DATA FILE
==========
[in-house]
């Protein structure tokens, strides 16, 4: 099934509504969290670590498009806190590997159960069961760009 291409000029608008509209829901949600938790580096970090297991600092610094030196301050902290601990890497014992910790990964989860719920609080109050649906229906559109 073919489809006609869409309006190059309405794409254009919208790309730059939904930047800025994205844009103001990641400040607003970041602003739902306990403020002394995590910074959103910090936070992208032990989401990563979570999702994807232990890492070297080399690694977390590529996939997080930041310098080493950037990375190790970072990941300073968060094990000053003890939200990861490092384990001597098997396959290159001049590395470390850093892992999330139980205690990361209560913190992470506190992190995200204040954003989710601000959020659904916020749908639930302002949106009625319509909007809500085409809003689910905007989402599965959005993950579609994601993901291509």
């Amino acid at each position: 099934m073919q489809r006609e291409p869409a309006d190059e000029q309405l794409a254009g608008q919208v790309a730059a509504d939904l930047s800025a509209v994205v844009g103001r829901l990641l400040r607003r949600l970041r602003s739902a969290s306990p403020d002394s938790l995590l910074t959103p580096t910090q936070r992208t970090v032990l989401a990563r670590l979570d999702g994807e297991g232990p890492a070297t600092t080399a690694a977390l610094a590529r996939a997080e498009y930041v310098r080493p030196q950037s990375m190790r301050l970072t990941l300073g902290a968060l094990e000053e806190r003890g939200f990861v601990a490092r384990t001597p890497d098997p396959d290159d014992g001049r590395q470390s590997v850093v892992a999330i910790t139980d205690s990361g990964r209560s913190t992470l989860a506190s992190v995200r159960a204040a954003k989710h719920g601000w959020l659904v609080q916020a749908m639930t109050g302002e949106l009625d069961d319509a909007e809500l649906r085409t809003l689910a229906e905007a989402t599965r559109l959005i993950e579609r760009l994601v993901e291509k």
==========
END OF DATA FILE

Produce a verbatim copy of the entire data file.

[in-house]
């Protein structure tokens, strides 16, 4: 099934509504969290670590498009806190590997159960069961760009 291409000029608008509209829901949600938790580096970090297991600092610094030196301050902290601990890497014992910790990964989860719920609080109050649906229906559109 073919489809006609869409309006190059309405794409254009919208790309730059939904930047800025994205844009103001990641400040607003970041602003739902306990403020002394995590910074959103910090936070992208032990989401990563979570999702994807232990890492070297080399690694977390590529996939997080930041310098080493950037990375190790970072990941300073968060094990000053003890939200990861490092384990001597098997396959290159001049590395470390850093892992999330139980205690990361209560913190992470506190992190995200204040954003989710601000959020659904916020749908639930302002949106009625319509909007809500085409809003689910905007989402599965959005993950579609994601993901291509």
């Amino acid at each position: 099934m073919q489809r006609e291409p869409a309006d190059e000029q309405l794409a254009g608008q919208v790309a730059a509504d939904l930047s800025a509209v994205v844009g103001r829901l990641l400040r607003r949600l970041r602003s739902a969290s306990p403020d002394s938790l995590l910074t959103p580096t910090q936070r992208t970090v032990l989401a990563r670590l979570d999702g994807e297991g232990p890492a070297t600092t080399a690694a977390l610094a590529r996939a997080e498009y930041v310098r080493p030196q950037s990375m190790r301050l970072t990941l300073g902290a968060l094990e000053e806190r003890g939200f990861v601990a490092r384990t001597p890497d098997p396959d290159d014992g001049r590395q470390s590997v850093v892992a999330i910790t139980d205690s990361g990964r209560s913190t992470l989860a506190s992190v995200r159960a204040a954003k989710h719920g601000w959020l659904v609080q916020a749908m639930t109050g302002e949106l009625d069961d319509a909007e809500l649906r085409t809003l689910a229906e905007a989402t599965r559109l959005i993950e579609r760009l994601v993901e291509k």